Instructions for living a life:
Tell about it.
“I’m not dying on a diet,” said somebody re: Covid-19. I signed up for that plan. No longer do I scold my husband for destroying my attempts at sugar abstinence when he bakes his wonderful sourdough cinnamon buns. Yesterday I gobbled two with my morning tea then I chased the decadence with a bowl of plain Greek yogurt (penance for sure) and fresh strawberries. This is called balancing my dietary chakras. Om.
Crows keep me company on my daily walks and bike rides, which are not nearly long enough to counter the effects of cinnamon buns, but are good for my mental health as well as my cardiovascular system. Now that the fruit on our Montmorency cherry tree is ripe, the corvids greet me in the morning from its branches as they devour the sour morsels and I contemplate my schedule for the day. After they make a burp-like noise, which sounds shockingly human, and flap to the grass in the adjacent field and toddle about in search of their next course, I hoist my derriere out of my chair and put on my sneakers and meet them outside.
I head down the shady Sawmill Creek path. They hop behind me pecking at the grass and then lift off and follow the creek and disappear, cackling over the treetops. For a while it is quiet, until I head north on Queensdale Avenue when I hear one crow call over and over.
He’s perched on a smokestack overlooking a thin wedge of scraggly pines and birch trees and beyond that the bulrushes in Leitrim Creek’s wetland. It sounds like a lament to me but I’m a bit of a romantic. It could very well be a warning to other crows. Stay away. My turf here.
The thing is, whether I walk or ride my bike in the early morning or at lunchtime or just before dusk, that bird is there and he’s always talking. I hear him as I turn left again at the next street and make my way home. His voice follows me for a good kilometre or more. It has a strange echoing quality.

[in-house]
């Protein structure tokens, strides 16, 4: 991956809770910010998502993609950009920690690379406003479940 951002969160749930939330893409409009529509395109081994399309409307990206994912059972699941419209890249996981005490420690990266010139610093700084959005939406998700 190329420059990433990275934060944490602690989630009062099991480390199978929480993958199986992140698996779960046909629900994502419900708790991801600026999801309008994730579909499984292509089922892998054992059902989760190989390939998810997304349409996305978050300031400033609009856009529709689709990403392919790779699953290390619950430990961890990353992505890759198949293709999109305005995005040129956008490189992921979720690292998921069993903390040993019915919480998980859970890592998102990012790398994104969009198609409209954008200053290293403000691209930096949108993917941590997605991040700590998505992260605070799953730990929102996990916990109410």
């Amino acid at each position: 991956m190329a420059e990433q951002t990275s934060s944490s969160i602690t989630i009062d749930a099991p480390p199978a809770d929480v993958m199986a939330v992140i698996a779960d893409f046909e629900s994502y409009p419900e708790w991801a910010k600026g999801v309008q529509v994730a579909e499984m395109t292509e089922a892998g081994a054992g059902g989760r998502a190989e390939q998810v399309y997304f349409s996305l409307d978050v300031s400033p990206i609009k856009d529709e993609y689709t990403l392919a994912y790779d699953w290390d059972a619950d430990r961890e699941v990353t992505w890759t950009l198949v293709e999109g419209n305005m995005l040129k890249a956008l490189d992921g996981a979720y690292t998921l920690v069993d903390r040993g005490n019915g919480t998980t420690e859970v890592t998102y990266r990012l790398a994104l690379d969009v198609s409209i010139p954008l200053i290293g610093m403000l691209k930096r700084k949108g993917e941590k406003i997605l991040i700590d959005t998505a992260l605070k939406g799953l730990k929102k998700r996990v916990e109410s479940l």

Our youngest daughter used to chatter non-stop. From the age of two to about four, she talked from the moment she woke until she went to bed and still, from bed, she would holler at us. I think she needed reassurance we were there, and she used her voice to keep us focused on her. Even when I was in the shower, she would stand outside the bathroom door and continue her soliloquy. I was incapable of having a thought of my own and I wished with all my heart she would just stop talking for five minutes so there would be space in my brain.
I think of her as I listen to the crow’s calls behind me. Now, at 20, we’re lucky to get a dozen words out of our daughter so maybe that’s why I’m paying such close attention to the crow. Atonement perhaps? I hear it. I’m paying attention.
As I approach home, I pass the small cemetery belonging to the local Catholic church. It’s a newish installation from the middle of the last century but despite that it has a pretty border of tall pine trees and scattered among the graves are a few apple trees and small shrubs. Gracing two large headstones are four crows, all of them facing the same direction and all of them with their mouths open, their tongues still. Are they waiting for the dead to speak? Could the dead be speaking but only the crows can hear? If that’s the case, its comforting to know the crows are on the job. Even the dead need to be heard.
“Hi crows,” I say as I pass them.
As is their polite way, they bob their heads and then, one by one, fly into a maple tree waiting for someone else to come by and take interest.